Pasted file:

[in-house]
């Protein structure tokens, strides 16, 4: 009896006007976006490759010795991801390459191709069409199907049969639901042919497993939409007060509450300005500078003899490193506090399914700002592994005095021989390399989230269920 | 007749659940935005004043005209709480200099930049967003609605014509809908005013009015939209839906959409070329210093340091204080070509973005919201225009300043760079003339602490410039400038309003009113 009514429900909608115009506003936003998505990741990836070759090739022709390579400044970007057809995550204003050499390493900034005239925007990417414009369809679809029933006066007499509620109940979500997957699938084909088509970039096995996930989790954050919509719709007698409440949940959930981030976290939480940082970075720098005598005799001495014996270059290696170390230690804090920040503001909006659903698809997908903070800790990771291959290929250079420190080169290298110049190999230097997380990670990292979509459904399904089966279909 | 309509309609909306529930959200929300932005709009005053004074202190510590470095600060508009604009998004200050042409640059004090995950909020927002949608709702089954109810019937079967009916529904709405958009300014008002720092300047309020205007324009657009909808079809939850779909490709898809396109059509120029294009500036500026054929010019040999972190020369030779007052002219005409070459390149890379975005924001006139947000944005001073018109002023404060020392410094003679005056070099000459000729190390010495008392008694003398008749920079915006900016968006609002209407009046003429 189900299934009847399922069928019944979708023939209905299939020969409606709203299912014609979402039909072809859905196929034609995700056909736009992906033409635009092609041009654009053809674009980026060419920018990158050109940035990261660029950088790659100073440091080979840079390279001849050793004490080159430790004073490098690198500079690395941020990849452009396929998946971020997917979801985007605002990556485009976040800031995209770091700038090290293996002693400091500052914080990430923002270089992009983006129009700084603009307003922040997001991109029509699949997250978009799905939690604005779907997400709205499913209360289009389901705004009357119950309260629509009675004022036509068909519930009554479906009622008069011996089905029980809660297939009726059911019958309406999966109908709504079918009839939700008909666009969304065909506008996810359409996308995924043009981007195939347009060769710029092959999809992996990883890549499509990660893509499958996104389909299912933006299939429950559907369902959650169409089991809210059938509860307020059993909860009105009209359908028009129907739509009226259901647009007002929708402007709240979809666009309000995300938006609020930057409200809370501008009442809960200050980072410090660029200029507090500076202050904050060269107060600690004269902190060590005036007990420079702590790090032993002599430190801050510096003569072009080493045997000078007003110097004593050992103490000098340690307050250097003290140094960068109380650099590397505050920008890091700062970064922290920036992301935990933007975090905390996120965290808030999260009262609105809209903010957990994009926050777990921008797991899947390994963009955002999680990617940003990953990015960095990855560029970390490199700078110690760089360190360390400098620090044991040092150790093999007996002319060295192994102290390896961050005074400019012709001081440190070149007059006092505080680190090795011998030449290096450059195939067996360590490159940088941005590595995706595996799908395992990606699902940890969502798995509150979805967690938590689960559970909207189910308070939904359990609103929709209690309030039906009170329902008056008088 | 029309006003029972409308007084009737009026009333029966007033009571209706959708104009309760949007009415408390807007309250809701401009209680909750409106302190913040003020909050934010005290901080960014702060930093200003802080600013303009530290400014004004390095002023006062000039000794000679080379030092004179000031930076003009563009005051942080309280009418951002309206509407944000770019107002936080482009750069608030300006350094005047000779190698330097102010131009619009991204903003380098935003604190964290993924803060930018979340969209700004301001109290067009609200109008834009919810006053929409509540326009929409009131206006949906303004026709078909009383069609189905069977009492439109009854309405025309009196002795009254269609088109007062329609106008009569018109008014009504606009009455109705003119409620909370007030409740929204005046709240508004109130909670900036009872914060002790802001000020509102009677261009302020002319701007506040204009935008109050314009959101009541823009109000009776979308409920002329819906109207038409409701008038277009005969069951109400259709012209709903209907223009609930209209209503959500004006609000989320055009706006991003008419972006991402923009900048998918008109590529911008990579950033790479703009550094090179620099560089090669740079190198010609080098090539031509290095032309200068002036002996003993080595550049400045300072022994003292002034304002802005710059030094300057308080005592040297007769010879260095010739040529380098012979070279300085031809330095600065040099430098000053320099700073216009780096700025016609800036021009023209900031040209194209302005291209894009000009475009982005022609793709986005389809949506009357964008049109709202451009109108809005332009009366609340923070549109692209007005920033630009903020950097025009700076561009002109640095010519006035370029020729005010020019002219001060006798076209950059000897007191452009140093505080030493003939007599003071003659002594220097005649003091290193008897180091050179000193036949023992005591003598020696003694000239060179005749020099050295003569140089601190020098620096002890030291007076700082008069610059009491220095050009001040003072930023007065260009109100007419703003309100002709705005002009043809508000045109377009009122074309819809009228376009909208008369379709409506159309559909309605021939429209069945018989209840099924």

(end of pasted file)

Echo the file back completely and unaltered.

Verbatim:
[in-house]
């Protein structure tokens, strides 16, 4: 009896006007976006490759010795991801390459191709069409199907049969639901042919497993939409007060509450300005500078003899490193506090399914700002592994005095021989390399989230269920 | 007749659940935005004043005209709480200099930049967003609605014509809908005013009015939209839906959409070329210093340091204080070509973005919201225009300043760079003339602490410039400038309003009113 009514429900909608115009506003936003998505990741990836070759090739022709390579400044970007057809995550204003050499390493900034005239925007990417414009369809679809029933006066007499509620109940979500997957699938084909088509970039096995996930989790954050919509719709007698409440949940959930981030976290939480940082970075720098005598005799001495014996270059290696170390230690804090920040503001909006659903698809997908903070800790990771291959290929250079420190080169290298110049190999230097997380990670990292979509459904399904089966279909 | 309509309609909306529930959200929300932005709009005053004074202190510590470095600060508009604009998004200050042409640059004090995950909020927002949608709702089954109810019937079967009916529904709405958009300014008002720092300047309020205007324009657009909808079809939850779909490709898809396109059509120029294009500036500026054929010019040999972190020369030779007052002219005409070459390149890379975005924001006139947000944005001073018109002023404060020392410094003679005056070099000459000729190390010495008392008694003398008749920079915006900016968006609002209407009046003429 189900299934009847399922069928019944979708023939209905299939020969409606709203299912014609979402039909072809859905196929034609995700056909736009992906033409635009092609041009654009053809674009980026060419920018990158050109940035990261660029950088790659100073440091080979840079390279001849050793004490080159430790004073490098690198500079690395941020990849452009396929998946971020997917979801985007605002990556485009976040800031995209770091700038090290293996002693400091500052914080990430923002270089992009983006129009700084603009307003922040997001991109029509699949997250978009799905939690604005779907997400709205499913209360289009389901705004009357119950309260629509009675004022036509068909519930009554479906009622008069011996089905029980809660297939009726059911019958309406999966109908709504079918009839939700008909666009969304065909506008996810359409996308995924043009981007195939347009060769710029092959999809992996990883890549499509990660893509499958996104389909299912933006299939429950559907369902959650169409089991809210059938509860307020059993909860009105009209359908028009129907739509009226259901647009007002929708402007709240979809666009309000995300938006609020930057409200809370501008009442809960200050980072410090660029200029507090500076202050904050060269107060600690004269902190060590005036007990420079702590790090032993002599430190801050510096003569072009080493045997000078007003110097004593050992103490000098340690307050250097003290140094960068109380650099590397505050920008890091700062970064922290920036992301935990933007975090905390996120965290808030999260009262609105809209903010957990994009926050777990921008797991899947390994963009955002999680990617940003990953990015960095990855560029970390490199700078110690760089360190360390400098620090044991040092150790093999007996002319060295192994102290390896961050005074400019012709001081440190070149007059006092505080680190090795011998030449290096450059195939067996360590490159940088941005590595995706595996799908395992990606699902940890969502798995509150979805967690938590689960559970909207189910308070939904359990609103929709209690309030039906009170329902008056008088 | 029309006003029972409308007084009737009026009333029966007033009571209706959708104009309760949007009415408390807007309250809701401009209680909750409106302190913040003020909050934010005290901080960014702060930093200003802080600013303009530290400014004004390095002023006062000039000794000679080379030092004179000031930076003009563009005051942080309280009418951002309206509407944000770019107002936080482009750069608030300006350094005047000779190698330097102010131009619009991204903003380098935003604190964290993924803060930018979340969209700004301001109290067009609200109008834009919810006053929409509540326009929409009131206006949906303004026709078909009383069609189905069977009492439109009854309405025309009196002795009254269609088109007062329609106008009569018109008014009504606009009455109705003119409620909370007030409740929204005046709240508004109130909670900036009872914060002790802001000020509102009677261009302020002319701007506040204009935008109050314009959101009541823009109000009776979308409920002329819906109207038409409701008038277009005969069951109400259709012209709903209907223009609930209209209503959500004006609000989320055009706006991003008419972006991402923009900048998918008109590529911008990579950033790479703009550094090179620099560089090669740079190198010609080098090539031509290095032309200068002036002996003993080595550049400045300072022994003292002034304002802005710059030094300057308080005592040297007769010879260095010739040529380098012979070279300085031809330095600065040099430098000053320099700073216009780096700025016609800036021009023209900031040209194209302005291209894009000009475009982005022609793709986005389809949506009357964008049109709202451009109108809005332009009366609340923070549109692209007005920033630009903020950097025009700076561009002109640095010519006035370029020729005010020019002219001060006798076209950059000897007191452009140093505080030493003939007599003071003659002594220097005649003091290193008897180091050179000193036949023992005591003598020696003694000239060179005749020099050295003569140089601190020098620096002890030291007076700082008069610059009491220095050009001040003072930023007065260009109100007419703003309100002709705005002009043809508000045109377009009122074309819809009228376009909208008369379709409506159309559909309605021939429209069945018989209840099924």